Accordingly they closed up 55 a cave outside the City with trellis-work,56 where they might have a meeting-house at once,57 and on account of this were called Mountaineers.58

Since then, Claudian has succeeded to Lucian, Lucian to Macrobius, Macrobius to Encolpius, Encolpius to Boniface, Boniface to Victor. Victor would not have been able, had he been asked where he sat,59 to show that anyone had been there 60 before him, nor could he have pointed out that he possessed any Cathedra save the Cathedra of pestilence 61; |73 for pestilence sends down its victims, destroyed by diseases, to the regions of Hell which are known to have their gates----gates against which we read that Peter received the saving Keys----Peter, that is to say, the first of our line,62 to whom it was said by Christ:

'To thee will I give the Keys of the Kingdom of Heaven,' 

and these keys

'the gates of Hell shall not overcome.' 63

How is it, then, that you strive to usurp for yourselves the Keys of the Kingdom of Heaven, you who, with your arguments, and audacious sacrilege, war against the Chair of Peter? 64 |74 

V. The Donatist Authors of Schism, Foes of Peace.

Thus do you repudiate the blessedness deserved by him who walked not in the counsel of the wicked, and did not stand in the way of sinners, and sat not on the Chair of Pestilence.65 Your fathers walked in the counsel of the ungodly, to divide the Church. They also walked in the way of sinners, when they strove to divide Christ, whose garments not even the Jews would rend, though the Apostle Paul cries out and says:

'Is then Christ divided?' 66

Would that your fathers, after having already walked in the evil way, had recognised their sin, and turned back upon themselves; would that they had set right their wicked deeds; would that they had recalled the Peace 67 which they had put to flight.

That would have been to turn back on their way, for on the way we have to walk, not stand still. But, since your fathers would not come back, it is certain that they stood in the way of sinners. They, whose steps had been impelled by mad wickedness, were held back, bound and benumbed by the spirit of strife; and, that they might not be able to return to better things, themselves placed the shackles of schism upon themselves, so that with obstinacy they stood in their error, and were not able to come back to the Peace which they had deserted. Nor |75 did they listen to the Holy Spirit speaking in the thirty-third Psalm:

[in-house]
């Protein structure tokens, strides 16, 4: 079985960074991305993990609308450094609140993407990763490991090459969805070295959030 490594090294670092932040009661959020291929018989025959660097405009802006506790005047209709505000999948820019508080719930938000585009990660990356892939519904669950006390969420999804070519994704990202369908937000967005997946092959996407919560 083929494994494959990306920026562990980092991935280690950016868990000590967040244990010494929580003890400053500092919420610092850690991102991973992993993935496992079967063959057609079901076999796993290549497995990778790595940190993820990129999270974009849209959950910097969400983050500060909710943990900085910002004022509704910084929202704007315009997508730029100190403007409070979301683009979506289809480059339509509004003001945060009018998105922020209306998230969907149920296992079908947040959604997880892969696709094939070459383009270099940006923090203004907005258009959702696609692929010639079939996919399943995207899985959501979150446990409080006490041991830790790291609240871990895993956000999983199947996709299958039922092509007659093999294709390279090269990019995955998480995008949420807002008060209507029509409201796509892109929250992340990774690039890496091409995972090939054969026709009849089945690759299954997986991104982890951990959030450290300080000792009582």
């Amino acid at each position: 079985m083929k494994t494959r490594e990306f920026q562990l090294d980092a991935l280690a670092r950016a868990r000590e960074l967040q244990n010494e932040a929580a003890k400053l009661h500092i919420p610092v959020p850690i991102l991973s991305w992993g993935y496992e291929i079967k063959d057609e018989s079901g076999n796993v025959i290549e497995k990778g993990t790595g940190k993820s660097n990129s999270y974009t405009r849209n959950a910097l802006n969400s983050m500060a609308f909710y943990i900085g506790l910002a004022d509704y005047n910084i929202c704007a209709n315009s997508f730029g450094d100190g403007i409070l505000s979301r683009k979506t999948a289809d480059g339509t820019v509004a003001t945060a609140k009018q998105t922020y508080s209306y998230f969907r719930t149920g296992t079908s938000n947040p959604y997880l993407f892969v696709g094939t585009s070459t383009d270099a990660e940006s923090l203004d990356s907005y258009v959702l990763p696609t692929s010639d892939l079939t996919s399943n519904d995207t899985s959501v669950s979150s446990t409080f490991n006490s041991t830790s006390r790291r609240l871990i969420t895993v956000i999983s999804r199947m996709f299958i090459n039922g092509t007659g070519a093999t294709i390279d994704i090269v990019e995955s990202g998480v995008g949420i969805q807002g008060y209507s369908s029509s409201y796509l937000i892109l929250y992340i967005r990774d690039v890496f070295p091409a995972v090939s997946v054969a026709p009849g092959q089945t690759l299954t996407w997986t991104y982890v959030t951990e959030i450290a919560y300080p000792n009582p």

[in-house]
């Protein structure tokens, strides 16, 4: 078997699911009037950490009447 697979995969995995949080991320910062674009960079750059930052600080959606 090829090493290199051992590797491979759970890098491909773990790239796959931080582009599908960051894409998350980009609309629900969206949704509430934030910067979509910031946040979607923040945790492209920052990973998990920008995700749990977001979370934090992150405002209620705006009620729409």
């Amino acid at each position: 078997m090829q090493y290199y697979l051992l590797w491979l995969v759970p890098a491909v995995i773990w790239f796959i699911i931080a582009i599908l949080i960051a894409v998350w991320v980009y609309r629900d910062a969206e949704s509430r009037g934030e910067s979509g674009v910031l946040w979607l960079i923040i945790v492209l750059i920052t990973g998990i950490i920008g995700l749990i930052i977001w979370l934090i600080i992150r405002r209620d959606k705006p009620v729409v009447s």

'Turn away from evil and do good; seek Peace and pursue it' 68;

but they stood in the way of their sins.

Your fathers also sat on the Chair of Pestilence, which, as we have said above, sends down to death those whom it has beguiled. But you, whilst by your zealous defence you pay homage to your fathers' error, have made yourselves the heirs of their wickedness, when you might have been, though late, the sons of Peace. For it has been written in the Prophet Ezekiel:

'Raise thy voice over the son of the sinner, that he follow not in his father's footsteps, since the soul of the father is Mine and Mine is the soul of the son. The soul which sins, alone shall be punished.' 69

If you would disown your fathers' sin, they alone would have to give an account of their own deed.70 By acting thus, even you might be blessed and receive praise from the mouth of the Prophet, who says in the first Psalm:

'Blessed is the man who hath not walked in the counsel of the ungodly nor stood in the way of sinners, and has not sat in the Chair of Pestilence, but has his will in the Law of the Lord.' 71

What does it mean to have the 'will in the Law,' |76 unless both to learn the divine precepts with piety, and fulfil them with fear----to have the will set on that Law in which it has been written (in the Gospel):

'Peace on earth to men of good will,' 72  

and in another place (in Isaiah the Prophet 73):

'I will lay the foundations of peace in Sion,' 

and in another (the eighty-fourth Psalm):

'Let us see what the Lord shall say, for He shall speak peace to His people,' 74

and in yet another (the seventy-fifth Psalm):

'The Son of God has come, and His place has been set in peace,' 75

and again (in the seventy-first Psalm):

'Let the mountains receive peace for the. people, and the hills justice,' 76

and in the Gospel:

'My peace I give to you, My peace I leave to you' 77

and Paul says:

'He who sows peace, peace also shall he reap,' 78 |77 

and in all his epistles 79:

'Let peace abound amongst you in the Name of the Father and of the Son and of the Holy Ghost' 80;

and in the thirty-third Psalm:

'Seek peace and thou shalt obtain it.' 81

Peace had been put to flight 82 by your fathers and departed. You ought to seek it as God has commanded, though, until now, you have neither been willing to seek it yourselves, nor to accept it, when it was freely offered to you.

For who is there in so many Provinces that has heard of whom you have been born,83 and (if there be anyone who had heard this) who is there that does not marvel at your error? Who is there that does not condemn your wickedness? Wherefore, since it is clear, yea, clearer than the light itself, that we are with so many peoples who cannot be numbered, and that so many countries are with us; whilst you see that you are to be found only in a portion of one country; and that you, by your errors, are separated from the Church; in vain do you claim for yourselves alone this name of the Church with her Endowments, which are rather with us than with you.